Become a digitalPLUS subscriber. 99¢ for 4 weeks.
Entertainment b the site

B&O's Brendan Dorr to be showcased at the Smithsonian

As the head bartender and mixologist at B&O American Brasserie, Brendan Dorr, 34, has concocted drinks for every type of occasion for his restaurant's guests.

But in September, Dorr will have the chance that only 14 mixologists from around the country have: showcasing a concoction at the Smithsonian’s National Museum of American History.

The National Museum of American History and Smithsonian Channel are toasting to the 200th anniversary of the Star-Spangled Banner with an event called Raise a Glass to History. The event consists of a gala, closed to the public, scheduled for Sept. 12.

For the event, mixologists from around the county were picked and instructed to create a cocktail historically relevant to the 1812 era and American-spirited. Dorr created a drink called the Line State Punch, which he believes is representative of Baltimore as well as the nation.

Dorr had contemplated designing a cocktail for the event, but decided against it in favor of creating punch. “I figured it would be much more enjoyable to do something simple and classic,” said Dorr by phone today. “It'll be nice to hand out to guests. When I’ve done punches in this style before they were very well received.”

According to Dorr, the beverage is a combination of the Diamondback, a classic cocktail and his nod to Baltimore, and a traditional punch that was popular in the late 1700s and early 1800s. The Diamondback cocktail was named after the old Diamondback Lounge in the Lord Baltimore Hotel.

It took Dorr a few days to come up with the recipe. “I thought about the theme first,” he said. “Then I went ahead with using the Diamondback booze, which served as the cocktail, and poured in the rest of the punch.”

Dorr was chosen as one of the nation’s top mixologists for the event by renowned cocktail historian David Wondrich, in charge of overseeing the mixologists for the event. Wondrich is an award-winning author and one of the founders of the modern craft cocktail movement.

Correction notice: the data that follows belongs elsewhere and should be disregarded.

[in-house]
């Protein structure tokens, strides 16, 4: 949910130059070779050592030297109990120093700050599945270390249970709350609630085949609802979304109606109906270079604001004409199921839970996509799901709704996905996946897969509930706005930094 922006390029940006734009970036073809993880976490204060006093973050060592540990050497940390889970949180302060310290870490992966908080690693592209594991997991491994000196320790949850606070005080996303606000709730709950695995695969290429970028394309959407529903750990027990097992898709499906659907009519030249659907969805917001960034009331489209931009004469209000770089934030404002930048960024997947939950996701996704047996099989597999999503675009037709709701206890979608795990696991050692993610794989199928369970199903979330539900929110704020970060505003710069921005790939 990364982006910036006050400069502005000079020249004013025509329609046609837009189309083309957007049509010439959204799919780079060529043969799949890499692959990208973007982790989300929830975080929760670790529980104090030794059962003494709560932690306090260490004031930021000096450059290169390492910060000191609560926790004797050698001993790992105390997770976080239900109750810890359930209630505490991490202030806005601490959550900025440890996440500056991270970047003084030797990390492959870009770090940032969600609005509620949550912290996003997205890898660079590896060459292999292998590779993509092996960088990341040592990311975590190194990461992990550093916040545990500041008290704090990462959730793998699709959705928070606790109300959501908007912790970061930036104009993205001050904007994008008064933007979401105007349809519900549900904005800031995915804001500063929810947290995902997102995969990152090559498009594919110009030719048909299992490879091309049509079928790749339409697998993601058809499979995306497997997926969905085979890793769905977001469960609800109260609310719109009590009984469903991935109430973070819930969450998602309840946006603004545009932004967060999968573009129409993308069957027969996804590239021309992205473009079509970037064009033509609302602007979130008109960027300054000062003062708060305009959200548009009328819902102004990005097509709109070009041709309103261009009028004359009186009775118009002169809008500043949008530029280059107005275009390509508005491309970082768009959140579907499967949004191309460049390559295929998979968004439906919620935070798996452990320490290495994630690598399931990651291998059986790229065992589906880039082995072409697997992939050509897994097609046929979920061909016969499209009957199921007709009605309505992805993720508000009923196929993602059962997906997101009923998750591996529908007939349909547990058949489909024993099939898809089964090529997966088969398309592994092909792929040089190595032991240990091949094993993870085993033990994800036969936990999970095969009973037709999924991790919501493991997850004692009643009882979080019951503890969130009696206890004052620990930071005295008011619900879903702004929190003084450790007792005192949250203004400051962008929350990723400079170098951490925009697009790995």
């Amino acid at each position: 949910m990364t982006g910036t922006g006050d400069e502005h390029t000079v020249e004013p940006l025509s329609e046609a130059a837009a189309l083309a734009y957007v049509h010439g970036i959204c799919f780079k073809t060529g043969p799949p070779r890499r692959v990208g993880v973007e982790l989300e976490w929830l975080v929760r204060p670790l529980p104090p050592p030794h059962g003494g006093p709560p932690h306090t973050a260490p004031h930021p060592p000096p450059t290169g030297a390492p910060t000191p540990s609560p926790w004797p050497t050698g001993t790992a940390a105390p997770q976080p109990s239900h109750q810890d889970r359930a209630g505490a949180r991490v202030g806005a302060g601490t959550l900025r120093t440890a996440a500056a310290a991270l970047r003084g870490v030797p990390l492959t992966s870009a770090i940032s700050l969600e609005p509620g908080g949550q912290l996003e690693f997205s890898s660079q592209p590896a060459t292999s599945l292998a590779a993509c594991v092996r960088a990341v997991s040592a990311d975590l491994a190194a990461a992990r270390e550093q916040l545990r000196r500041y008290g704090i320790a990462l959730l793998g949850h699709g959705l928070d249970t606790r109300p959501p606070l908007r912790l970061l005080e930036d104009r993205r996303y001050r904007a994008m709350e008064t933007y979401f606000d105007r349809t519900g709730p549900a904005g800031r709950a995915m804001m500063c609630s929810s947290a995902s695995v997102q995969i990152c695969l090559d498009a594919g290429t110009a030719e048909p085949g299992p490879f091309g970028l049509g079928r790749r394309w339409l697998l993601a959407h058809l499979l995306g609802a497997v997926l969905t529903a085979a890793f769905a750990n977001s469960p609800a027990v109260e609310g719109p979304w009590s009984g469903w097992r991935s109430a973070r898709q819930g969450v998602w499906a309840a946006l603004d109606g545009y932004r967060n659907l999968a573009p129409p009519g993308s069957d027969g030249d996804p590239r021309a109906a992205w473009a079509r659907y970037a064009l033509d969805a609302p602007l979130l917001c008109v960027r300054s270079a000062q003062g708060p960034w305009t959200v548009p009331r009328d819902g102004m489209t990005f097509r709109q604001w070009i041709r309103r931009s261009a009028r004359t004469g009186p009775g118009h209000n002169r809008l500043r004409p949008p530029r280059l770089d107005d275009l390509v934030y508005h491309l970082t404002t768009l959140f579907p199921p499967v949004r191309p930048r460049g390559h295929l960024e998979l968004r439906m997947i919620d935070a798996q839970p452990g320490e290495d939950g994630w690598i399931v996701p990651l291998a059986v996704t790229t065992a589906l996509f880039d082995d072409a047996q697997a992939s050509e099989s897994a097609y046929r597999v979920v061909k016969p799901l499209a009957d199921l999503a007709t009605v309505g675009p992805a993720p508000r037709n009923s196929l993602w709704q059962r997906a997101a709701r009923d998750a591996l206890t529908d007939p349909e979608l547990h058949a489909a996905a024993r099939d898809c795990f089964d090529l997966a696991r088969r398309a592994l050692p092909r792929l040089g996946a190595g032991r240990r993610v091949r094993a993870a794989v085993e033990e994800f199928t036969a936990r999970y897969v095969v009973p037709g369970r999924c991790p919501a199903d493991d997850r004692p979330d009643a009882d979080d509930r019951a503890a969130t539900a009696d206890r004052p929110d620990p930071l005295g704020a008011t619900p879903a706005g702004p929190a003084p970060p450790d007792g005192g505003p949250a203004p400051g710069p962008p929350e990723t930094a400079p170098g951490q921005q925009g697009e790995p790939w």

Dorr is the only bartender representative from Baltimore. “They reached out to me and said they had to have someone representing Baltimore,” said Dorr. The mixologist accepted the invitation without hesitation, calling the chance to work with Wondrich and the Smithsonian as a wonderful opportunity.

“I’ve never had a chance to showcase a drink at a museum before, at least I don’t think so,” he said. “It’ll be exciting. It’s an honor to be selected along with all these bartenders from around the U.S.”

All 14 mixologists (and 1 more to be chosen through a contest) will present and serve their cocktails at the Star-Spangled Banner Gala. According to the Raise a Glass website (raiseaglass.smithsonianchannel.com), the event will include mixology demonstrations, food, and dancing with proceeds going to the American Food History Project at the Smithsonian’s National Museum of American History.

Want to try Dorr's Line State Punch at home? Here's the recipe:

Ingredients

—Oleo-saccharum (8 lemons & 1 cup sugar)*

—½ cup fresh lemon juice

—2½ cups Pikesville Rye Whiskey

—2½ cups Yellow Chartreuse

—2½ cups Laird’s 7½ yr. Old Apple Brandy

—4 cups The Tea Spot “Earl of Grey,” infused with ginger**

Method

Combine oleo-saccharum and lemon juice in a 1-gallon punch bowl. Stir to dissolve sugar, and then add the remaining ingredients. Add large block ice to chill and grate nutmeg and cinnamon over the top. Serves 10-12 guests.

*Oleo-saccharum: Peel the 8 lemons with a vegetable peeler placing the peels in a mixing bowl. Add the sugar and muddle the contents for 2-3 minutes. Allow the mixture to sit for 1 hour, stirring and muddling occasionally. Cover and refrigerate until ready for use.

** “Earl of Grey” infused with ginger: Cold brew 4 heaping tablespoons of The Tea Spot “Earl of Grey” tea into 4 cups of cold water. Take 1 small inch-long piece of fresh ginger root and zest it into the mixture. Allow mixture to steep for 2 hours minimum. For a stronger and bitterer taste, allow mixture to steep longer.

Copyright © 2014, The Baltimore Sun
Related Content
Comments
Loading